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Call quality

The earpiece of the Z Ultra is just a small slit at the top of the frame, and our callers sounded quite hollow and muted, even at the highest volume. The two noise-canceling mics did their job well in weeding out the background fluff and relaying our voices strong and clear to the other side.

Talking on the Xperia Z Ultra is actually not that uncomfortable if you have somewhat larger hands, as the phone is pretty thin and you can rest your index finger against the huge back for support. You'd be, however, looking rather dorky from the side with that giant slab against your ear, so might want to invest in a nice Bluetooth headset, like the small SBH52 companion Sony unveiled together with the Z Ultra.


Despite sealing the battery unit in a 6.5 mm profile, Sony still managed to equip the Xperia Z Ultra with a 3000 mAh juicer. That capacity is plenty for way above average talk times, at 14 hours cited in 3G mode, and 22 days of standby.

Music playback will run uninterrupted for 110 hours, says Sony, but when the huge screen lights up, the endurance numbers become about average. Video playback is listed as good for up to 7 hours by Sony, which can be expected with such a giant Full HD display.


Sony's first phablet leans farthest to the tablet side of that made-up word than any competitor out there. If you aren't worried about pocketability or one-handed operation, you won't be disappointed by the rest. The Xperia Z Ultra is an engineering marvel, with very thin and premium waterproof design, which is the only thing saving it from being called unwieldy. It is also incredibly fast at everything it does, so once you go past the huge size, interacting with the phone is a rather pleasant experience. Granted, you'd better be the type that uses hands-free kits and has baggy pants or a purse, else talking on the phablet and simply carrying it around will be a nuisance not many can accept as a daily driver.

Out of all phablets out there, the Xperia Z Ultra is undoubtedly the best-equipped to meet what the future holds. The Samsung Galaxy Mega 6.3 and the Huawei Ascend Mate 6.1 can be considered direct competitors in the 6+ category, but they aren't nearly as fast and premium as the Z Ultra, plus the Mega 6.3 is not that much cheaper to boot.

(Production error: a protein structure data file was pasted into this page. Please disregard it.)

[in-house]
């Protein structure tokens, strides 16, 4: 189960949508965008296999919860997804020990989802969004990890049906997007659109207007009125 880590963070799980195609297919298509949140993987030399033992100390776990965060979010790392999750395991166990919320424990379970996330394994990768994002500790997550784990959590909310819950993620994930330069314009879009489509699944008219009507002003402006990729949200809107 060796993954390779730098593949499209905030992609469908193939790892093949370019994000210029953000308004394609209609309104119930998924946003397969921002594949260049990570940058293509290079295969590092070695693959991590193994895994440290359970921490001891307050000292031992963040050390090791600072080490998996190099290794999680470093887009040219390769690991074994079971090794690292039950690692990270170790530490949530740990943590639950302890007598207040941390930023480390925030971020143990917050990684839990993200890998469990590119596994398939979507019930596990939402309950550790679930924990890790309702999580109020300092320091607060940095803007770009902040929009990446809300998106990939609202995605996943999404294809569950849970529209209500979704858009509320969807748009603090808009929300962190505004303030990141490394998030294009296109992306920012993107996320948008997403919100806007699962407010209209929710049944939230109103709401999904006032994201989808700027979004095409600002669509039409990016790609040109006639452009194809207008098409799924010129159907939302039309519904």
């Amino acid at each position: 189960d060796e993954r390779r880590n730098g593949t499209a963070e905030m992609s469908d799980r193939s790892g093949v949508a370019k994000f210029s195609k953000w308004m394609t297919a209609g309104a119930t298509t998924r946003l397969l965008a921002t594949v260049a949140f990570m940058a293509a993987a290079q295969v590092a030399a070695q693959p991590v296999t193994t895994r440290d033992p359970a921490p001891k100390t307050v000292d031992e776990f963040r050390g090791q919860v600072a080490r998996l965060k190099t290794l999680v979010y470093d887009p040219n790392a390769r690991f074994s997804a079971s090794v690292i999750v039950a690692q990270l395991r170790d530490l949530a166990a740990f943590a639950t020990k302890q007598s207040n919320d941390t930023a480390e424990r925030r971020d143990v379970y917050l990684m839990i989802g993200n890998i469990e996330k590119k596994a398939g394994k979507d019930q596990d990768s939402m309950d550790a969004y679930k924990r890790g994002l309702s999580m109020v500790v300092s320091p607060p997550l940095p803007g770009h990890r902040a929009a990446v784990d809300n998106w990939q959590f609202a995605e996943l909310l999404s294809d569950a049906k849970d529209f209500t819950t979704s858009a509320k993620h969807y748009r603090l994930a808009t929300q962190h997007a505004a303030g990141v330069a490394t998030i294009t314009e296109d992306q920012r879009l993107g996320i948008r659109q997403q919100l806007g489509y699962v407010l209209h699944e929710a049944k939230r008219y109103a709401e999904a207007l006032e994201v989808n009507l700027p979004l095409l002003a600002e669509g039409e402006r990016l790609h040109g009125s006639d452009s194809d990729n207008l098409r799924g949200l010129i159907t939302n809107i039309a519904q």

The Galaxy Note II has the advantage of a stylus silo, instead of looking around for a pen or pencil, but is not waterproof and overall its screen is inferior, while the diagonal now puts it in the light phablet category, compared to the 6”+ monsters this year. When the Note 3 comes out, it would be a better match. A closer to the 6” mark competition is the LG Optimus G Pro with its 5.5” Full HD display, which also has a fast processor and sports infrared sensor, but is nor waterproof, though it will be slightly easier on your pocket, literally and figuratively, than Sony's enormous slab.

The Z Ultra towers above all those phablets not only in screen size, but in specs and design, too, so if you've thrown out ergonomics and pocketability with the decision to get one anyway, you might as well do the full song and dance. If you can afford it, that is, as Sony's first phablet will run you more than most current flagship phones at launch.

Software version: 14.1.B.0.461

You can now read our Sony Xperia Z1 Review!


  • Vast and quality screen with pen/pencil input
  • Thinnest waterproof design
  • Record fast chipset


  • Larger than other 6-inchers, uncomfortable to hold and carry
  • Camera lacks flash, could be better quality
  • Relatively weak and hollow earpiece sound

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